Application to prevent further damage after an accident involving a truck with hazardous substances
AMSTERDAM May 2017 – The ceremony marking the end of the second online TransportLAB Challenge at Prodock Amsterdam was held last week. Besides the pitches and inspiring masterclasses, this year’s winners, with the best solution(s) for today’s and future logistical challenges, were also announced at the end of the afternoon. Simacan/TransFollow won the grand prize with their logistical solution.
TransportLAB Challenge 2017: A quick look at the three winners
The grand prize was awarded to the association Simacan-Innovatiecentrale-TransFollow with their application for traffic coordination centres, in which the control tower at Simacan is connected with TransFollow’s digital (e-CMR) freight note and the emergency services are given direct feedback about the load on the lorry involved in an accident. This is essential when dealing with trucks transporting hazardous substances and the serious consequences that can occur. With such feedback road authorities are able to equip emergency aid workers with the right material and decide more quickly whether or not to reopen the carriageway. TransportLAB and the Simacan trio will be discussing in more detail how this first prize can be usefully applied, such as additional funding or further development of the system within the framework of e.g. Talking Traffic initiatives.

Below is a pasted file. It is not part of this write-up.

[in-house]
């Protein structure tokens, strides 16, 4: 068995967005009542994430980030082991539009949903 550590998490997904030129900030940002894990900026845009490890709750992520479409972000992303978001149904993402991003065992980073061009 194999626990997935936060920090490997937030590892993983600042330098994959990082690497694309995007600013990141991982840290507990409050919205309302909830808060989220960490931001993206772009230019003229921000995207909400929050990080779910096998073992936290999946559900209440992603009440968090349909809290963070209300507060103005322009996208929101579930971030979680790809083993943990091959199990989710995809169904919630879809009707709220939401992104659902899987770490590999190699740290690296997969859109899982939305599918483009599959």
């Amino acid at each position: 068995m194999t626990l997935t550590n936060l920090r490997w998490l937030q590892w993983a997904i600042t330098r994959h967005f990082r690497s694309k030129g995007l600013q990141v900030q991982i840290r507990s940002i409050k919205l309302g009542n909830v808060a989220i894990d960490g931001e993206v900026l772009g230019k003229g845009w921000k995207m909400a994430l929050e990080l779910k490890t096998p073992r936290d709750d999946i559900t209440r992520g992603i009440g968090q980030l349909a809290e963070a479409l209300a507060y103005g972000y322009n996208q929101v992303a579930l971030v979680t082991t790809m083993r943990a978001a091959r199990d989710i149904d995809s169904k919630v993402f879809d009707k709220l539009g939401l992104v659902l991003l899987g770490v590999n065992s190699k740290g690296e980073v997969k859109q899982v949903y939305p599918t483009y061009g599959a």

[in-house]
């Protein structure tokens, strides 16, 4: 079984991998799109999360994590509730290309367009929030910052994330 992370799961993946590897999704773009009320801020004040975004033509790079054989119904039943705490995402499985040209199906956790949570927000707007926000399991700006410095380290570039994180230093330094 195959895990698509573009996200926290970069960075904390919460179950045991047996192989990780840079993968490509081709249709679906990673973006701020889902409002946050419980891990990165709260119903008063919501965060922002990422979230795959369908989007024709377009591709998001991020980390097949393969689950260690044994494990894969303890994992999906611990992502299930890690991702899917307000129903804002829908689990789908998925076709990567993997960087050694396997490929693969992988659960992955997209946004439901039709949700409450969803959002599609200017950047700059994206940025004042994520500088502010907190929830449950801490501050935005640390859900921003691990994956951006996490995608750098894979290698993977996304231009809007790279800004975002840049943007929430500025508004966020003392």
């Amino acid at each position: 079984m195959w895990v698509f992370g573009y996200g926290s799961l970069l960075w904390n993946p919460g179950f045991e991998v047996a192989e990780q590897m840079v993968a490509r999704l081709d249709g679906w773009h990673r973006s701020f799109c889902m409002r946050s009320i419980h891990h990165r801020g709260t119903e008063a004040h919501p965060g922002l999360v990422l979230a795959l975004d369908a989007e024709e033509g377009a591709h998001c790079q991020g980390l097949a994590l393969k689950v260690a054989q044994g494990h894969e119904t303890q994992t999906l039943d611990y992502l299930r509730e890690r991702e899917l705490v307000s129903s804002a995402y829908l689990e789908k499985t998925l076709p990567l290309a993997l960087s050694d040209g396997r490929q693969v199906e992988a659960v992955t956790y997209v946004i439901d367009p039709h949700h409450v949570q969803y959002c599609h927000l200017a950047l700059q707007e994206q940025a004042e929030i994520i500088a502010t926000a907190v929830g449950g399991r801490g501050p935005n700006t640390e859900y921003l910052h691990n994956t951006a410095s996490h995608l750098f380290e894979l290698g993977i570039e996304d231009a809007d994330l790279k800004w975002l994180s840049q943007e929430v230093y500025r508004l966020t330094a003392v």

The second prize was awarded to Made for Traffic/Hans van der Made with their BlauwBlauw application. This solution acts to boost the safety of the emergency services out on the road, by warning car drivers more rapidly of emergency vehicles approaching from the side or behind. Of course, there is no doubt that most car drivers are in favour of this. The technical side of the application also appears to be at a sufficient level. However, the jury believes that the business model needs to be investigated more closely, in order to reach a realistic proposition of a sufficient scale. BlauwBlauw wins a free innovation-afternoon, run by a combination of CGI and TransportLAB experts.
The third prize went to CWI (Mathematics & Informatics Centre – a team of VU students led by Dr. Elenna Dugundji). These students made a tremendous number of statistical calculations using available port data and, in doing so, made a video feed of shipping movement in the Port of Amsterdam. This forms a sound basis for the creation of a predictive simulation tool aimed at avoiding bottlenecks in future entry and exit shipping lanes. However, many additional activities will still be required before such a predictive model is achieved. The Port of Amsterdam has agreed to continue working with the CWI.
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